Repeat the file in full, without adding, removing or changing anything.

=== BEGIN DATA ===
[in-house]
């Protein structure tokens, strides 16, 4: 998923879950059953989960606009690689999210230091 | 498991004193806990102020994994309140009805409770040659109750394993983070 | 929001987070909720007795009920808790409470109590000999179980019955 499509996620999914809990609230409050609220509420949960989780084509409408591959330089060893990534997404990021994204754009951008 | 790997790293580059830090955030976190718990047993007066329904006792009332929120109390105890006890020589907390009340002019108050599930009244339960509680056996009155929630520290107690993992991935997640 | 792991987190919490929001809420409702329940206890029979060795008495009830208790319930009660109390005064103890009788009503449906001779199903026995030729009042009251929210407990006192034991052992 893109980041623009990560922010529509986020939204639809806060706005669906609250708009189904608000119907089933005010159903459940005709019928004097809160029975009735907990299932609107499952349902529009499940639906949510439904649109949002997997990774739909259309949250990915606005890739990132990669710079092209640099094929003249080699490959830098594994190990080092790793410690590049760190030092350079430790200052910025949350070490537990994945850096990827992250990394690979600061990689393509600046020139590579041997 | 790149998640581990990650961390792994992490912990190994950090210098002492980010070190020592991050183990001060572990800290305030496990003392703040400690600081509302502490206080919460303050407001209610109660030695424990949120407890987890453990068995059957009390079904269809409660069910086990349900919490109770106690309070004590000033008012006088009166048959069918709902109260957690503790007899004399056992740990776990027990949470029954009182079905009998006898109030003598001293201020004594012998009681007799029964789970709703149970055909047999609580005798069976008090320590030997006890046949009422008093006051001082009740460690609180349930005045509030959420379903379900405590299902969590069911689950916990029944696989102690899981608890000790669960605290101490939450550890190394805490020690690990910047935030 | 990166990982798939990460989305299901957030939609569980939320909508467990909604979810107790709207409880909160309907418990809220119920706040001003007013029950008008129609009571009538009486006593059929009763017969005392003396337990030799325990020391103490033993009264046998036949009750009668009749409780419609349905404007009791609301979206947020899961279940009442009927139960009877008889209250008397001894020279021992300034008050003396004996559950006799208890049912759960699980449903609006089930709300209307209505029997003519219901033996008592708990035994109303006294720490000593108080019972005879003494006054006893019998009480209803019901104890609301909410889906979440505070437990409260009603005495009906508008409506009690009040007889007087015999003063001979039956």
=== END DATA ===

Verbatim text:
[in-house]
């Protein structure tokens, strides 16, 4: 998923879950059953989960606009690689999210230091 | 498991004193806990102020994994309140009805409770040659109750394993983070 | 929001987070909720007795009920808790409470109590000999179980019955 499509996620999914809990609230409050609220509420949960989780084509409408591959330089060893990534997404990021994204754009951008 | 790997790293580059830090955030976190718990047993007066329904006792009332929120109390105890006890020589907390009340002019108050599930009244339960509680056996009155929630520290107690993992991935997640 | 792991987190919490929001809420409702329940206890029979060795008495009830208790319930009660109390005064103890009788009503449906001779199903026995030729009042009251929210407990006192034991052992 893109980041623009990560922010529509986020939204639809806060706005669906609250708009189904608000119907089933005010159903459940005709019928004097809160029975009735907990299932609107499952349902529009499940639906949510439904649109949002997997990774739909259309949250990915606005890739990132990669710079092209640099094929003249080699490959830098594994190990080092790793410690590049760190030092350079430790200052910025949350070490537990994945850096990827992250990394690979600061990689393509600046020139590579041997 | 790149998640581990990650961390792994992490912990190994950090210098002492980010070190020592991050183990001060572990800290305030496990003392703040400690600081509302502490206080919460303050407001209610109660030695424990949120407890987890453990068995059957009390079904269809409660069910086990349900919490109770106690309070004590000033008012006088009166048959069918709902109260957690503790007899004399056992740990776990027990949470029954009182079905009998006898109030003598001293201020004594012998009681007799029964789970709703149970055909047999609580005798069976008090320590030997006890046949009422008093006051001082009740460690609180349930005045509030959420379903379900405590299902969590069911689950916990029944696989102690899981608890000790669960605290101490939450550890190394805490020690690990910047935030 | 990166990982798939990460989305299901957030939609569980939320909508467990909604979810107790709207409880909160309907418990809220119920706040001003007013029950008008129609009571009538009486006593059929009763017969005392003396337990030799325990020391103490033993009264046998036949009750009668009749409780419609349905404007009791609301979206947020899961279940009442009927139960009877008889209250008397001894020279021992300034008050003396004996559950006799208890049912759960699980449903609006089930709300209307209505029997003519219901033996008592708990035994109303006294720490000593108080019972005879003494006054006893019998009480209803019901104890609301909410889906979440505070437990409260009603005495009906508008409506009690009040007889007087015999003063001979039956």